If one wishes to compare the relative effectiveness of Science and Revelation, it is first necessary to be sure one is comparing apples with apples and oranges with oranges:
ONE of the great strengths of science is that it can fix its own mistakes. “There are many hypotheses in science which are wrong,” the astrophysicist Carl Sagan once said. “That’s perfectly all right: it’s the aperture to finding out what’s right. Science is a self-correcting process.”
If only it were that simple. Scientists can certainly point with pride to many self-corrections, but science is not like an iPhone; it does not instantly auto-correct. As a series of controversies over the past few months have demonstrated, science fixes its mistakes more slowly, more fitfully and with more difficulty than Sagan’s words would suggest. Science runs forward better than it does backward.
Why? One simple answer is that it takes a lot of time to look back over other scientists’ work and replicate their experiments. Scientists are busy people, scrambling to get grants and tenure. As a result, papers that attract harsh criticism may nonetheless escape the careful scrutiny required if they are to be refuted…..
Even when scientists rerun an experiment, and even when they find that the original result is flawed, they still may have trouble getting their paper published. The reason is surprisingly mundane: journal editors typically prefer to publish groundbreaking new research, not dutiful replications.
In other words, real Science in practice is very different than ideal Science in theory. This is not a surprise. But it inevitably leads to the observation that if we are to compare Science and Revelation at all, we must compare theory with theory and practice with practice. The asserted superiority of Science is based on its supposedly self-correcting nature. But science that is never replicated is not going to be corrected, therefore Science in practice cannot be justified by this non-existent self-correction.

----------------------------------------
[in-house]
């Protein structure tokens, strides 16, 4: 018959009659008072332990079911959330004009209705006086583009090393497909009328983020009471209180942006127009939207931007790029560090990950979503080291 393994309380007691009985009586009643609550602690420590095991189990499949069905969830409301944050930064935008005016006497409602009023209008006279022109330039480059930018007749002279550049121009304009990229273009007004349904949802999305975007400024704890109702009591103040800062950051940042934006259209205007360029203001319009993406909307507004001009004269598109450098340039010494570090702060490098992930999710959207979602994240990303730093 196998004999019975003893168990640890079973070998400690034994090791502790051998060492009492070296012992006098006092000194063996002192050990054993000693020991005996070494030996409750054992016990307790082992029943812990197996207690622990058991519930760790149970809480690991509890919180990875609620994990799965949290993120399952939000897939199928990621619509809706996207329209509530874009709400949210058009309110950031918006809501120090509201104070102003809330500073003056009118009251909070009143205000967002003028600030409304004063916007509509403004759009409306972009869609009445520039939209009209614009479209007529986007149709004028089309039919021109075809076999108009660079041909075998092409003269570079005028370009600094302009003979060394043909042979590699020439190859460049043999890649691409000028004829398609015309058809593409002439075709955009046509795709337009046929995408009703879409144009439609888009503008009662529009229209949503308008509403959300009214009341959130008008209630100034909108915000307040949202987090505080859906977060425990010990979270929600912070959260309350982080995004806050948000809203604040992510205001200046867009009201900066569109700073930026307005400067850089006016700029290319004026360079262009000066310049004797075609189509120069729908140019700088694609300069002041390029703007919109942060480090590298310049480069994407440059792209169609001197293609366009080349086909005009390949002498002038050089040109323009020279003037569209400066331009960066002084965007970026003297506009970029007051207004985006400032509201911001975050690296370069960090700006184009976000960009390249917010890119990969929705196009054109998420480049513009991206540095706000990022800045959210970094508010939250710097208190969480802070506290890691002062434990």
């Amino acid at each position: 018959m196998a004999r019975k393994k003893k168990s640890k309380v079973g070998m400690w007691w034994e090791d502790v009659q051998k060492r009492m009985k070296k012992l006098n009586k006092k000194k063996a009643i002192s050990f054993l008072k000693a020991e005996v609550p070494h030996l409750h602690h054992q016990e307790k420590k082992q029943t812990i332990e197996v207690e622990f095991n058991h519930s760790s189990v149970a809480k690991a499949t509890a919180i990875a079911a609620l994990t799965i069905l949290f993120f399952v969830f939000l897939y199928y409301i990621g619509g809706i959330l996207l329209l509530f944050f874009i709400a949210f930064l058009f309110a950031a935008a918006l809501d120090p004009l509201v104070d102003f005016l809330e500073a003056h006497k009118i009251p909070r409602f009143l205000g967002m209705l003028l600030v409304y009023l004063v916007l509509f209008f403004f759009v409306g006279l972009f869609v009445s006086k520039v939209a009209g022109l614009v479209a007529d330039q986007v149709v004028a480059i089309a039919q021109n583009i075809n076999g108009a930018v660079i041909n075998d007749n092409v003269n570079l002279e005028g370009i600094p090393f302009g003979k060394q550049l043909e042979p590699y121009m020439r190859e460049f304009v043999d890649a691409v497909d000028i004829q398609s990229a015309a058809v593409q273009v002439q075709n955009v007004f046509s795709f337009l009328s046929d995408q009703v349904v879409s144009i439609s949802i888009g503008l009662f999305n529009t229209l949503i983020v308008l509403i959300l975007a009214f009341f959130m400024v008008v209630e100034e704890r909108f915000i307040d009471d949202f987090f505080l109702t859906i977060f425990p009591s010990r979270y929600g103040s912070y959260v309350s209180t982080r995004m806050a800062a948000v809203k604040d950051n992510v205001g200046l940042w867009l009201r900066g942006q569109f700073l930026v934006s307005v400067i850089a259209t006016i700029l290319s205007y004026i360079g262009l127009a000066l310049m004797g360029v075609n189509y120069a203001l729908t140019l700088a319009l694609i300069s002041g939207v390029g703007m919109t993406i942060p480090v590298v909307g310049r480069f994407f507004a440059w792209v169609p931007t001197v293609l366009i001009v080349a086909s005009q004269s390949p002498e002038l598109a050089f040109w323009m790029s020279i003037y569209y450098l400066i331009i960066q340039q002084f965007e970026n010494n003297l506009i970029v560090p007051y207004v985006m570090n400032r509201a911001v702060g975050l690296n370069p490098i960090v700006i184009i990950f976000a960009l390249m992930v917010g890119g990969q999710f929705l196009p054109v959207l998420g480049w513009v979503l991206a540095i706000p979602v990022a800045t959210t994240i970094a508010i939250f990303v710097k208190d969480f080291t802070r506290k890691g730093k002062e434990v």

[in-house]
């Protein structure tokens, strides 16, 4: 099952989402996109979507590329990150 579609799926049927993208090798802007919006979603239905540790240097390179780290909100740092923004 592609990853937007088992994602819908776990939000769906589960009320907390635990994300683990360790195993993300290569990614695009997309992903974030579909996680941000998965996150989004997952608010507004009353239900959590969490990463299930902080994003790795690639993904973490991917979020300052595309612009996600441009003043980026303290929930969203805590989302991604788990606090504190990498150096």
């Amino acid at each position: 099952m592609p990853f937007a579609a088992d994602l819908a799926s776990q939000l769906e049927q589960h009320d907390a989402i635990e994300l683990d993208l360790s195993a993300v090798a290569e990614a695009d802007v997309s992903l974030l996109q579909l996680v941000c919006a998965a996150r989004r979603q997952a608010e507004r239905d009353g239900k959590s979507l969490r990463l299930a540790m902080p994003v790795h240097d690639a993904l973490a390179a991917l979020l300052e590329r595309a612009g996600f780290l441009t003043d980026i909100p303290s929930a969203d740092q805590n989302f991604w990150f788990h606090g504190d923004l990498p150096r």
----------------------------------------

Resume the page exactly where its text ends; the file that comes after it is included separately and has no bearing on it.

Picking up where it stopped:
Furthermore, so long as one appeals to this nonexistent self-correction, one is appealing to an ideal Science in theory. But to this, one must compare a similarly ideal Revelation in theory. And, obviously, a direct line of information from the Creator of the Universe is far superior to a mere repetition of a scientific experiment; in this specific case, a literal appeal to legitimate divine authority is no logical fallacy. From the Platonic perspective, it is clear that ideal Science is inferior to ideal Revelation.
The remaining question is if the flawed version of Science as it is actually practiced, without self-correction, is superior to whatever flawed versions of Revelation are practiced, to the extent we can even hope to distinguish between the real and the flawed forms of the latter.
As for the appeal to Carl Sagan’s reasoning, we need merely note that Sagan is know to be either a historical illiterate or a deeply dishonest science propagandist; in either case, one has little choice but to dismiss his judgment with regards to the subject.